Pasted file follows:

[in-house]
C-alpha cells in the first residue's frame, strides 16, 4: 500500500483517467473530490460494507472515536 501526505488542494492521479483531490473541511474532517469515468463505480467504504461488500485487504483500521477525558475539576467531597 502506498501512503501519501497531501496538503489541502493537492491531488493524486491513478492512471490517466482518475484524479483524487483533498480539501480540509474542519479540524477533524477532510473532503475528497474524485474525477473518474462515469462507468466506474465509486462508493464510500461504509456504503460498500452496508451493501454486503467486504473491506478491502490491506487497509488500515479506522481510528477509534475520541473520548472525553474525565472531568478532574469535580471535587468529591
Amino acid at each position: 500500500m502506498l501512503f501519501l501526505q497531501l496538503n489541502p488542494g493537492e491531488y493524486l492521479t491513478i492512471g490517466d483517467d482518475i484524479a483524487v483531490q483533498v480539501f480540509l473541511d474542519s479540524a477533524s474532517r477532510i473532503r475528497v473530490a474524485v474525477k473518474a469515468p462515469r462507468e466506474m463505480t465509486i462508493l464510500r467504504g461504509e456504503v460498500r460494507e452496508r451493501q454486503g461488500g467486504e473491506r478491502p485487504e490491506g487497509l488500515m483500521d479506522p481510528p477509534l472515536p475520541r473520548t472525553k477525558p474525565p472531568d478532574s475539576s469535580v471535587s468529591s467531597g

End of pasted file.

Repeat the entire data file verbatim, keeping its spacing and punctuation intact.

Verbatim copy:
[in-house]
C-alpha cells in the first residue's frame, strides 16, 4: 500500500483517467473530490460494507472515536 501526505488542494492521479483531490473541511474532517469515468463505480467504504461488500485487504483500521477525558475539576467531597 502506498501512503501519501497531501496538503489541502493537492491531488493524486491513478492512471490517466482518475484524479483524487483533498480539501480540509474542519479540524477533524477532510473532503475528497474524485474525477473518474462515469462507468466506474465509486462508493464510500461504509456504503460498500452496508451493501454486503467486504473491506478491502490491506487497509488500515479506522481510528477509534475520541473520548472525553474525565472531568478532574469535580471535587468529591
Amino acid at each position: 500500500m502506498l501512503f501519501l501526505q497531501l496538503n489541502p488542494g493537492e491531488y493524486l492521479t491513478i492512471g490517466d483517467d482518475i484524479a483524487v483531490q483533498v480539501f480540509l473541511d474542519s479540524a477533524s474532517r477532510i473532503r475528497v473530490a474524485v474525477k473518474a469515468p462515469r462507468e466506474m463505480t465509486i462508493l464510500r467504504g461504509e456504503v460498500r460494507e452496508r451493501q454486503g461488500g467486504e473491506r478491502p485487504e490491506g487497509l488500515m483500521d479506522p481510528p477509534l472515536p475520541r473520548t472525553k477525558p474525565p472531568d478532574s475539576s469535580v471535587s468529591s467531597g